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Monday, February 10, 2014

Farewell to Eketahuna

Come Sunday, it was time to pack up and start heading home.  But not before Bill was called on to come to the aid of another  camper with his jumper leads who had a flat battery.  It was another damp morning so we had our last morning tea under the veranda.  The rain had made the grassy sites a bit boggy and Selwyn needed a little helpful advice as he towed his new caravan off the grass and onto the road.  Then it was time to say farewell, head off to the dump station, before the drive back home over the Pahiatua Track.

P2070043 White kiwi on the main road through Eketahuna

The origin of Eketahuna, as a European settlement, was Sir Julius Vogel's Immigration and Public Works Act of 1870.  Some 7,500 new arrivals, the majority from Scandinavia, landed in New Zealand by the middle of 1873. Vogel's  scheme was  to open up this part of the country by clearing the bush, and building new roads, bridges and railways.  The settlers called their new home Mellemskov which means, 'Heart of the Forest'.   However, by the end of the seventies the name had reverted to the Maori one of Eketahuna which means, 'to run aground on a sandbank'; so named by the local Maori people to describe that location where their waka (canoes) could travel no further up the Makakahi River, which bisects the township.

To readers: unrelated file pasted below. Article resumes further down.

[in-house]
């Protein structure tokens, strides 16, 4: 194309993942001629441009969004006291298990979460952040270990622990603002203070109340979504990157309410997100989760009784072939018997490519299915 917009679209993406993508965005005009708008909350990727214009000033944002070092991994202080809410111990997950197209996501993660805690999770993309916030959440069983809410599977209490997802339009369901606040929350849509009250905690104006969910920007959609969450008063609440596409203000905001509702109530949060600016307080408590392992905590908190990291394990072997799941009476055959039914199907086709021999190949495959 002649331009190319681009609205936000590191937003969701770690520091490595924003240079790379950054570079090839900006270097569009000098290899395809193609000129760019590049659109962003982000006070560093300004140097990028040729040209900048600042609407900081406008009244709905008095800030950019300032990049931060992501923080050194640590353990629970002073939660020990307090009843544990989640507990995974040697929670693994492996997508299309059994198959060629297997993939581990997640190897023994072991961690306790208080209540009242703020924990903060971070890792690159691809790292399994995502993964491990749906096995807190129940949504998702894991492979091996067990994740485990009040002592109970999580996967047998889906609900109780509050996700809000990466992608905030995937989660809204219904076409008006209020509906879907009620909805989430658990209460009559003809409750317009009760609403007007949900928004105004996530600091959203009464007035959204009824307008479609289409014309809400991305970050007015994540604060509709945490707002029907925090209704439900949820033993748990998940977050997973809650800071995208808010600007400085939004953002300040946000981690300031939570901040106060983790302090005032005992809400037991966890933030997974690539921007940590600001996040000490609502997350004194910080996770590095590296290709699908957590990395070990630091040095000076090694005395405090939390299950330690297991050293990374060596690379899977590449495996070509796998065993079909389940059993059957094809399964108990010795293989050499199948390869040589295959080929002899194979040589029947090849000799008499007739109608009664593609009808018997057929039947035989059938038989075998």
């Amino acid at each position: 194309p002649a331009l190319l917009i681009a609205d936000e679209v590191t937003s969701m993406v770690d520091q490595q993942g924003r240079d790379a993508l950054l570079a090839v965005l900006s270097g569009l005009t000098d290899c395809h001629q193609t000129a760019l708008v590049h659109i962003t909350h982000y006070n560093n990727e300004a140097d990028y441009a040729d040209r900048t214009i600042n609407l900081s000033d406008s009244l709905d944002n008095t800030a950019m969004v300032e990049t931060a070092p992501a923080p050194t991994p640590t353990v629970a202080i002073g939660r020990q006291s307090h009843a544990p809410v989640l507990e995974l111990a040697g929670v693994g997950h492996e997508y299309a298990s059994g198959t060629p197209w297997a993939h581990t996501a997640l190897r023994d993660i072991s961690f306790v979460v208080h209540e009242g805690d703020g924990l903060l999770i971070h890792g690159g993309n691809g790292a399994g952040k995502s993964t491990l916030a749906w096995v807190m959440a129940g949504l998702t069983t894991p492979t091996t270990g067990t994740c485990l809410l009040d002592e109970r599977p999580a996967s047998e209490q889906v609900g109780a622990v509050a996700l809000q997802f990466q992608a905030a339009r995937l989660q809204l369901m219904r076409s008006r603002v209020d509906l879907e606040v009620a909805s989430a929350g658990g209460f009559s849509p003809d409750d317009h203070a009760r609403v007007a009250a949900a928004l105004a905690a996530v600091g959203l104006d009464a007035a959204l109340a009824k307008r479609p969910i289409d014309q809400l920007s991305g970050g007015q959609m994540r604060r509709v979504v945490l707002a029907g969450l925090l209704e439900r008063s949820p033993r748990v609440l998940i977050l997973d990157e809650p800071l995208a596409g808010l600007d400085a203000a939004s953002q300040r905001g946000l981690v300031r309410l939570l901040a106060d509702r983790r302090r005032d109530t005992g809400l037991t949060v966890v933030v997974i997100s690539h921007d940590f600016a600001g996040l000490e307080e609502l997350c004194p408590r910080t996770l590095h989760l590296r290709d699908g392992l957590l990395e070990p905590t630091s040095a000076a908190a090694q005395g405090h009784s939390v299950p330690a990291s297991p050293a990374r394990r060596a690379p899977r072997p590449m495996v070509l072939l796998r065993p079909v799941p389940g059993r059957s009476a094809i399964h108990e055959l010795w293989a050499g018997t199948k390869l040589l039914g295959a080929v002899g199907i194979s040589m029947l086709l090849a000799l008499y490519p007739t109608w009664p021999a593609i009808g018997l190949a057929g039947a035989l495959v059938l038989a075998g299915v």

P2090015 Up and over the Pahiatua Track

It always seems much quicker driving home than the original trip to get there in the first place.  Goodness knows why, it must be a travel phenomenon!  Or maybe the roads just seem more familiar.  95kms later we were home.

P2090017 Home again

After a quick lunch, the real work began – unpacking the caravan.  First the food, then the clothes.  In came the laundry bag, and on went the washing machine.  While I was busy inside the caravan cleaning the fridge, the bathroom, and vacuuming the floor, Robin was just as busy outside with his bucket of soapy water and the water hose.  Around the corner in our village Derek was doing the same to his motor-home.   We had driven through some road works at Shannon, and the road side sign advised drivers to wash any cement splashes off vehicles.  There – everything is nice and clean, all ready for our next trip away in a couple of weeks.

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